Scene In Passing: Sex isn’t only dirty linen washed in public
Fireworks and the earth moving were the metaphorical stuff of sex scenes for novelists back before steamy films made such word-play limp rather than lurid.
Today’s world of commerce is neither a novel nor a movie, but instead a reality that is on the cusp of heading into earth moving or phantasmagoric fireworks territory. That’s because the Federal Reserve System is on the cusp of ending the near zero interest rate policy the Fed relied on throughout the recession and post-recession period, along with massive quantitative easing by buying bonds awhile to keep stirring the money pot.
Fear of Fed change is obvious on Wall Street. On Main Street, however, and all the way down to Carson City’s main drag called Carson Street — despite some fearing an end to loose monetary policy — those in the know realize it could unleash good times. The earth already is moving. Graders or, for less ambitious projects, back-hoes are moving dirt in construction projects.
In Carson City alone we already have the Big MAC (multi-purpose athletic center) and animal shelter projects this year, the downtown Carson Street remake upcoming, and on the horizon in the private sector later comes the Schulz Ranch subdivision at the city’s south edge. That subdivision calls for 100 lots in the first phase, more than 400 eventually.
These are just local examples and small in comparison with what will come after the Fed finally pulls the trigger. Wall Street will dither, some there running for cover as the easy money spigot ends. They are yokels who don’t understand the real underpinning of finance. Bottom line: banks will be back, no longer backed up against a wall.
This is the most telegraphed end to a Fed borrowing binge (unbalanced balance sheet up from some $1 trillion in 2008 to $4.4 trillion in 2014) in history. Now the private side takes a turn.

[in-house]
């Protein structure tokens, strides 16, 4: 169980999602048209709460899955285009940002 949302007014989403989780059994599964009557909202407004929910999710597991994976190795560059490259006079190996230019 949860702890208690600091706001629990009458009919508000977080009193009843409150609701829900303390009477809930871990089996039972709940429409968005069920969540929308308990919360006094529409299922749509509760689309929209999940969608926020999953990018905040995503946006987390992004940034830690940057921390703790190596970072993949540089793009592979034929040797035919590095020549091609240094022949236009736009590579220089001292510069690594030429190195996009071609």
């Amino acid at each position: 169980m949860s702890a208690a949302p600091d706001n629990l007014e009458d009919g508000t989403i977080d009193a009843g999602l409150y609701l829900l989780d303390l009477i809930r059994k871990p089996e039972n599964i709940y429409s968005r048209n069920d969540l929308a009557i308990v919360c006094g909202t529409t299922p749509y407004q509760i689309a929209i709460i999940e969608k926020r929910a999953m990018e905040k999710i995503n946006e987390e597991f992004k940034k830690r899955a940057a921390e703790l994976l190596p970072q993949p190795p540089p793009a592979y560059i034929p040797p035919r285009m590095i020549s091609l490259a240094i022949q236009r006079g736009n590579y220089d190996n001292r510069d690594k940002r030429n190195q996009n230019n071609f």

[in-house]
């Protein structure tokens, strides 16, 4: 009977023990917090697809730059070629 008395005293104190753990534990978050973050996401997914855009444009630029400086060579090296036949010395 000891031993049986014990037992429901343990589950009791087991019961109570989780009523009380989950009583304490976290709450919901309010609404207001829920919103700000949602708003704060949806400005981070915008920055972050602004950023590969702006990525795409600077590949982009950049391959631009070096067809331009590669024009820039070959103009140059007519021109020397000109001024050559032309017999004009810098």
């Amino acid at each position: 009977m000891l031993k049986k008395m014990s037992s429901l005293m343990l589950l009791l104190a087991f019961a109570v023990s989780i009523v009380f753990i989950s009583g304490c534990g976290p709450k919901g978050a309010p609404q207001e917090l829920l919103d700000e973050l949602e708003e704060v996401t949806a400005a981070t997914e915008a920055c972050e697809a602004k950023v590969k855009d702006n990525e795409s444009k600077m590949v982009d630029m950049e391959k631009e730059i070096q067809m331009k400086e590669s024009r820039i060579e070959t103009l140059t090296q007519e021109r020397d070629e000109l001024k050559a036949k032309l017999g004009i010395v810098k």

What will happen when Fed rates begin to rise is market rates will, too, bringing banks off the sidelines. Banks had to heal after shooting themselves in the foot big time in the housing finance crash, which stemmed from a half century of federal policy and banking complicity that made home ownership the underpinning of an economic semi-Ponzi scheme. The aftermath, ugly though it was, is nearing an end.
Banks didn’t lend in recent years because the Fed reined them in while simultaneously washing their books with cheap (low interest) money to shore up reserves; many private sector companies needing to borrow were starved for cash flow anyway, making them greater risks than banks take on in hard times. What the Fed’s movement from near-zero interest rates means is the Fed’s money laundering project is ending.
Banks will lend more because rates will warrant more risk. The partially-healed private sector will join the public sector in new construction projects.
It won‘t be “happy days are here again” yet; that awaits an end to a scabbing over and new skin-in-the-game process still under way. But the earth will move and, this Independence Day, fireworks will burst with burnished brightness.
John Barrette covers Carson City government and business. He can be reached at firstname.lastname@example.org.